Type II IFNs family is composed only by IFN-γ, which is produced by active CD4+ and CD8+ T cells, NK cells, and macrophages by stimulation of IL-12, IL-18, and TNF-α [3, 29, 32]. IFN-γ has signaling pathways with STAT1 through JAK1 and JAK2 [29]. IFN-γ is mediator of interaction of innate and adaptive immune cells. IFN-γ promotes B-cell differentiation toward plasma cells immunoglobulin (Ig)-G-production. Also, IFN-γ induces phagocytosis through the antimicrobial potential activation on macrophages. IFN-γ increases the expression of major histocompatibility complex (MHC) I and II, molecules in antigen-presenting cells, promotes complement activation, and increases cytotoxic activity of T cells and differentiation Th1 cell differentiation for the clearance of infectious pathogens [3, 32].

Type III INFs family is composed by IFNλ-1 (IL-29), IFNλ-2 (IL-28A), and IFNλ-3 (IL-28B) [3, 29, 32]. IFNλ-1 and -2 regulate IFN expression [3], being structurally and functionally like them by sharing beta chain but with less intensity [32]. IFNλ-3 induces antiviral response in cells through STAT1 and STAT2 [3, 33].

IL-10 is a potent pro-inflammatory cytokine, which is produced by different cells such as monocytes, macrophages, Th2, and Treg cells. The IL-10 performs its functions through the activation of the STAT1, STAT3, PI3K, and p38 mitogen-activated protein kinases (MAPK) pathways. Among its most important functions are the suppression of Th1 cytokines, the classically activated/M1 macrophage inflammatory gene expression, and the presentation of antigen [3].

3. Cytokine profile in bacterial infections

During a bacterial infection in the host, a nonspecific and immediate immune response is initiated to eliminate the pathogen, and this nonspecific response involves the recruitment of neutrophils, macrophages and dendritic cells, complement activation, and cytokine production [34]. This response can inhibit or limit microbial growth but also can cause host damage, and so it is necessary to keep this response under control; to achieve this, the host performs some strategies, including the production of cytokines. These molecules play an important role in intercellular communication and coordinate the innate and adaptive response [35].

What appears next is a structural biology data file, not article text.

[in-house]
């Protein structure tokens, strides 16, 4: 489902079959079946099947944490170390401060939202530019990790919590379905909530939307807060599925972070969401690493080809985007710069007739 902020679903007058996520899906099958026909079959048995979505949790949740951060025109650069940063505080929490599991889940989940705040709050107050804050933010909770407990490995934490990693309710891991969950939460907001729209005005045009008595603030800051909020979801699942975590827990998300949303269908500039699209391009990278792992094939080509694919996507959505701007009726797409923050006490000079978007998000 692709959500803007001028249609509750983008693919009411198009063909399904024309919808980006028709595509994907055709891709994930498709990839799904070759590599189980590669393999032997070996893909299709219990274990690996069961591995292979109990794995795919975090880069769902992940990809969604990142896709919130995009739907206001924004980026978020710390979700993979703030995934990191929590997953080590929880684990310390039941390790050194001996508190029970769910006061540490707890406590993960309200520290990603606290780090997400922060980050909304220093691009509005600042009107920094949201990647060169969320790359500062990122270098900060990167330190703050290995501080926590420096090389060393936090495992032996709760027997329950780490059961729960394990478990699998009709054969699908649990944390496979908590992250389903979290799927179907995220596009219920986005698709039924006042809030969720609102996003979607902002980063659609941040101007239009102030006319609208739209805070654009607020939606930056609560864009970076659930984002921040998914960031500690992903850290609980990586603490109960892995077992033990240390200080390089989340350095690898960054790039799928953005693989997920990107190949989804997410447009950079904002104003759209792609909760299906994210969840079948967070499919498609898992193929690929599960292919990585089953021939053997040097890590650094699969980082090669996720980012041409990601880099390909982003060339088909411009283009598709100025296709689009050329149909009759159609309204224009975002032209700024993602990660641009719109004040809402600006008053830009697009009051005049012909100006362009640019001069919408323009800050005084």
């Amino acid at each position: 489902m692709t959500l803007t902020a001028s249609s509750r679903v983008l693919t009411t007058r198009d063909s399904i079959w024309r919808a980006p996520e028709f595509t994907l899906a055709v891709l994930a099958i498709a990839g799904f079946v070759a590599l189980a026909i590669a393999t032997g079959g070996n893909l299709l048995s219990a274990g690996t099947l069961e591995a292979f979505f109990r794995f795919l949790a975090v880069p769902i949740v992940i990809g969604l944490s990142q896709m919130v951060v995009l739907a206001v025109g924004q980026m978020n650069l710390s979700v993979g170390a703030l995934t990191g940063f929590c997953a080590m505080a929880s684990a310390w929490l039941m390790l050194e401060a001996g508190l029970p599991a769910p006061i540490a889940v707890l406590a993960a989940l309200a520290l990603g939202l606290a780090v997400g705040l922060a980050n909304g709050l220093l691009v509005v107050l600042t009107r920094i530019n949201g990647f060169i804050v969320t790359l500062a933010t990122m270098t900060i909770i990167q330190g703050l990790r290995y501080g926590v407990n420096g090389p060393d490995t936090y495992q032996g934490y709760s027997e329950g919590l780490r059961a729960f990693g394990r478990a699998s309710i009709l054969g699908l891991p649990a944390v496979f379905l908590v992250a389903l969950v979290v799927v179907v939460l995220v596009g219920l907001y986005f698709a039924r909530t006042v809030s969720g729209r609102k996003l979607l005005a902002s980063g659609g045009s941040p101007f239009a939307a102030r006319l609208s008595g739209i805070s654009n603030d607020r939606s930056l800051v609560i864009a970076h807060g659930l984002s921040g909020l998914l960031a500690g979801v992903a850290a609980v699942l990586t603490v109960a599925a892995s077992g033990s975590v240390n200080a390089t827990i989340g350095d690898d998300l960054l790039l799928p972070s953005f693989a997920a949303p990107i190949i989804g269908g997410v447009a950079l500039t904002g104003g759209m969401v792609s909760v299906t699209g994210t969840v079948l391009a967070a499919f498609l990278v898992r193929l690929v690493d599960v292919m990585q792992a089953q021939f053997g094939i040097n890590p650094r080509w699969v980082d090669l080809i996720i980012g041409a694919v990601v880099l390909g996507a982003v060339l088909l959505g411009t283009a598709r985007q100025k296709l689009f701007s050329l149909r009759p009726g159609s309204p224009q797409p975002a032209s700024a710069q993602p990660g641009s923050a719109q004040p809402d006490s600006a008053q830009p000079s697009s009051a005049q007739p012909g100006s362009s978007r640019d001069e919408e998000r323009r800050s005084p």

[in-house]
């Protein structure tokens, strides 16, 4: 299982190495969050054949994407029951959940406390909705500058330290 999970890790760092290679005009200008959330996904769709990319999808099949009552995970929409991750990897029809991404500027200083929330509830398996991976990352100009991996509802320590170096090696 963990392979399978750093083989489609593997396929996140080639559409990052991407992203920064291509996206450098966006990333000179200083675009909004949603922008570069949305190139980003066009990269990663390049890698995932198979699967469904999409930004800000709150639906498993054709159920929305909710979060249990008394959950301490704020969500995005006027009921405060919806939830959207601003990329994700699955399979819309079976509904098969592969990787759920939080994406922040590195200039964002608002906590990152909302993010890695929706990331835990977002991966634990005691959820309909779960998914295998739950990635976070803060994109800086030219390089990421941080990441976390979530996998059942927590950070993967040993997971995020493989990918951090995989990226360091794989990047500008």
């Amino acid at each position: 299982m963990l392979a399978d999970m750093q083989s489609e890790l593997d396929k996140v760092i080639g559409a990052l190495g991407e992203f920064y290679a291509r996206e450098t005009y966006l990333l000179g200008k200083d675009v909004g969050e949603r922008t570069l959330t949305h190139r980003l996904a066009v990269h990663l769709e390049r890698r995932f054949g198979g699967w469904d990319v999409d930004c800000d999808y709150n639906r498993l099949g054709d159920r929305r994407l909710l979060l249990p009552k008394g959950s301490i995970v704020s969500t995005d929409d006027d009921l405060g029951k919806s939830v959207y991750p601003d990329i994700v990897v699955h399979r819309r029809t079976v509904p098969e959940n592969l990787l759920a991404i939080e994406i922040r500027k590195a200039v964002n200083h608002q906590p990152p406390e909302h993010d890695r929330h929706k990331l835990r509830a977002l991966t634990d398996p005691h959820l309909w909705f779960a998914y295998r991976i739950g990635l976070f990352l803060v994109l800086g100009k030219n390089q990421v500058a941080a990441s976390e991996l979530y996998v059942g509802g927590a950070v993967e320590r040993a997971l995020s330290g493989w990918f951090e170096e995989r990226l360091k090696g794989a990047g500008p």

In microbial infections, the pattern-recognition receptors (PRRs) recognize several PAMPs [36] such as DNA, double-stranded RNA (dsRNA), single-stranded RNA (ssRNA), and 5′-triphosphate RNA, as well as lipoproteins, surface glycoproteins, membrane components peptidoglycans, lipoteichoic acid (LTA), lipopolysaccharide (LPS), and glycosyl-phosphatidyl-inositol. The recognition of PAMPs by PRRs leads to the activation of NF-κB and/or MAPK [37] to produce several cytokines such as IL-1α, IL-1β, TNFα, IFN-γ, IL-12, and IL-18, being TNF-α and IL-1β the main inflammatory mediators, since they play an important role in mediating the local response through cellular activation. The inflammatory response that occurs in the presence of an infection consists of several protective effector mechanisms that promote the microbicidal functions and in turn stimulate adaptive immunity, which contributes to reduce the damage of the tissues [38] (Figure 1).

Figure 1.